I was quietly sniffing at this point, and about to toss out the package, then decided to dig out the rest of the people. And found a 16-oz plastic bottle of Coke, filled with coke-colored juice. And on opening-my Mitsouko, smelling pretty nice. Not as fabulous as some vintage Mitsy I’ve met, but grossly intact.

    Whew…and just soooo weird. :-s

    • Louise says:

      that “people” was supposed to be “perfume” and now be one of my oddest perfume moments 8-}

    • Ann N. says:

      Great story, Louise! Truth really is stranger than fiction! But I want to know how you kept from having a massive heart attack on the spot upon seeing that empty bottle …

  • Winifreida says:

    My daughter bought me a bottle of Iris Ganache in Sydney yesterday.
    Fortunately her and her friend were curious enough to open it later…completely leaked empty and evaporated inside the big Guerlain box sealed up with its little plastic circles!
    She was taking it back last night, haven’t heard what happened yet…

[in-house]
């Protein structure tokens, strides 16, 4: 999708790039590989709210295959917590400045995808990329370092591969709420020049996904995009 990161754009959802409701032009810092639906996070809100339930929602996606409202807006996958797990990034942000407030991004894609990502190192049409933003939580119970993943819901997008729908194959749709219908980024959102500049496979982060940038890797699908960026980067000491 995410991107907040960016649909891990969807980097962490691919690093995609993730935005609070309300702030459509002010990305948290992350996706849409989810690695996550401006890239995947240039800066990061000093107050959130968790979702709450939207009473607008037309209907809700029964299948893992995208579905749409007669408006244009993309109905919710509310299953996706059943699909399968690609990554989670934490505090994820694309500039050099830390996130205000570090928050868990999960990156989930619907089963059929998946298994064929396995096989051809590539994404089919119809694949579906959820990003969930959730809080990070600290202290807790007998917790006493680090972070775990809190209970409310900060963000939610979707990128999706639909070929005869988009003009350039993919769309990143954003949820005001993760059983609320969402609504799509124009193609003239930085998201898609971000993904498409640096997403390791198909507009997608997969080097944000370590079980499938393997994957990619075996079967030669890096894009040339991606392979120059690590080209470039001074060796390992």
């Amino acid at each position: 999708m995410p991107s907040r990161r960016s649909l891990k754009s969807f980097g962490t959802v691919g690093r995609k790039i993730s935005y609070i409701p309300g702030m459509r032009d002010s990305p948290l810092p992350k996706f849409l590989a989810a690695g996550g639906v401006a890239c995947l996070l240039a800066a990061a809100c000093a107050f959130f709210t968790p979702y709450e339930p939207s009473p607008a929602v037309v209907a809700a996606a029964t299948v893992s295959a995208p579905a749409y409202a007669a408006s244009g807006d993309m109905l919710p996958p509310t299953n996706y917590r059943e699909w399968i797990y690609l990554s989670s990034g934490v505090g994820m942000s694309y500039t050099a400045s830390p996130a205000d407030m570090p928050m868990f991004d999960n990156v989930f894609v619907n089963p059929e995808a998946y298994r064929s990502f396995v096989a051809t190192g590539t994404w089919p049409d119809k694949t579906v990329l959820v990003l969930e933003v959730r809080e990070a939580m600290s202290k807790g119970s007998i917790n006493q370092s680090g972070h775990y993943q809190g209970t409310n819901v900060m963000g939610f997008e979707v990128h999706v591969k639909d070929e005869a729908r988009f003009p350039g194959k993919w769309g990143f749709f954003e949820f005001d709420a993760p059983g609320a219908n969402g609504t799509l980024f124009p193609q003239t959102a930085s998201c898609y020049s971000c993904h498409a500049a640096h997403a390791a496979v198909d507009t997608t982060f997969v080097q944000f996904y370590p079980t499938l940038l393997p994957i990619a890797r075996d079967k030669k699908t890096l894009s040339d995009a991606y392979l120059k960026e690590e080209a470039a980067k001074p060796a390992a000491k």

• k-scott says:

    I hope one day I can develop my tastes enough to experience the joys of Mitsouko. Hearing everyone else waxing poetic makes me feel so left out…

    I have been dying to try the new JCE and would love a sample. Please please please let me be one of the lucky and elite few to get my name drawn! %%-

  • Kirsten says:

    Hi Patty! De-lurking to share my husband’s heart-stopping moment with my uber-precious bottle of Kenzo UFO…

    While I was out one afternoon, our kitten (allegedly) knocked the box off the dresser. The bottle broke apart into all its components sections, just like a little shiny metal transformer – and poor praying/panicking hubby had to put it back together again before I got home – like I wouldn’t notice the box had moved!